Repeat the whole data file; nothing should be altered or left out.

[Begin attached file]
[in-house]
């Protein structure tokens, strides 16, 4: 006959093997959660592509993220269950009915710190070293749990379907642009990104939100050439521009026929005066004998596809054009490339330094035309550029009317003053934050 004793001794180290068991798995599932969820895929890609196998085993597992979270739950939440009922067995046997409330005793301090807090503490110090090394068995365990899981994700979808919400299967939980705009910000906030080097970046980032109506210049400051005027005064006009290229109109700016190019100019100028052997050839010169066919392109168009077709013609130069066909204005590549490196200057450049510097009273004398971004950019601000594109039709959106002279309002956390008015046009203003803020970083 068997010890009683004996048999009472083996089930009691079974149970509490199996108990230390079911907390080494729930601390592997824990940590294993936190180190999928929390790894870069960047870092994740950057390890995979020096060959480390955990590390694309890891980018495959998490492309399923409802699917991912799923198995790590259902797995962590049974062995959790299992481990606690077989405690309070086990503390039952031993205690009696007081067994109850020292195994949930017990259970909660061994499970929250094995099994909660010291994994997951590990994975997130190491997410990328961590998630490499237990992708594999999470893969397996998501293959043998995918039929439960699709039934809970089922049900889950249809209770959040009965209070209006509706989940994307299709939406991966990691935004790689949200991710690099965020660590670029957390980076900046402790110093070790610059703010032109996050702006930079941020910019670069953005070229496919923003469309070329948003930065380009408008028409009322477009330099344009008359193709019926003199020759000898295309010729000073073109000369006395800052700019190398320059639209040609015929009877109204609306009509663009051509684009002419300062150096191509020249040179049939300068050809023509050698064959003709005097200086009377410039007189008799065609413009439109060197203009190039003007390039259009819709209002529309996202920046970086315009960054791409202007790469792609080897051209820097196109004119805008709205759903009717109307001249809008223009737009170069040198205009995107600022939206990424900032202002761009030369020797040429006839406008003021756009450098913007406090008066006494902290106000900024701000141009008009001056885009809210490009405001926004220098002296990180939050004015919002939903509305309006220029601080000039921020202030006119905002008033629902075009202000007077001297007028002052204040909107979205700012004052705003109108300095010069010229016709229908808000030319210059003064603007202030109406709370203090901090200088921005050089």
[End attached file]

[in-house]
């Protein structure tokens, strides 16, 4: 006959093997959660592509993220269950009915710190070293749990379907642009990104939100050439521009026929005066004998596809054009490339330094035309550029009317003053934050 004793001794180290068991798995599932969820895929890609196998085993597992979270739950939440009922067995046997409330005793301090807090503490110090090394068995365990899981994700979808919400299967939980705009910000906030080097970046980032109506210049400051005027005064006009290229109109700016190019100019100028052997050839010169066919392109168009077709013609130069066909204005590549490196200057450049510097009273004398971004950019601000594109039709959106002279309002956390008015046009203003803020970083 068997010890009683004996048999009472083996089930009691079974149970509490199996108990230390079911907390080494729930601390592997824990940590294993936190180190999928929390790894870069960047870092994740950057390890995979020096060959480390955990590390694309890891980018495959998490492309399923409802699917991912799923198995790590259902797995962590049974062995959790299992481990606690077989405690309070086990503390039952031993205690009696007081067994109850020292195994949930017990259970909660061994499970929250094995099994909660010291994994997951590990994975997130190491997410990328961590998630490499237990992708594999999470893969397996998501293959043998995918039929439960699709039934809970089922049900889950249809209770959040009965209070209006509706989940994307299709939406991966990691935004790689949200991710690099965020660590670029957390980076900046402790110093070790610059703010032109996050702006930079941020910019670069953005070229496919923003469309070329948003930065380009408008028409009322477009330099344009008359193709019926003199020759000898295309010729000073073109000369006395800052700019190398320059639209040609015929009877109204609306009509663009051509684009002419300062150096191509020249040179049939300068050809023509050698064959003709005097200086009377410039007189008799065609413009439109060197203009190039003007390039259009819709209002529309996202920046970086315009960054791409202007790469792609080897051209820097196109004119805008709205759903009717109307001249809008223009737009170069040198205009995107600022939206990424900032202002761009030369020797040429006839406008003021756009450098913007406090008066006494902290106000900024701000141009008009001056885009809210490009405001926004220098002296990180939050004015919002939903509305309006220029601080000039921020202030006119905002008033629902075009202000007077001297007028002052204040909107979205700012004052705003109108300095010069010229016709229908808000030319210059003064603007202030109406709370203090901090200088921005050089």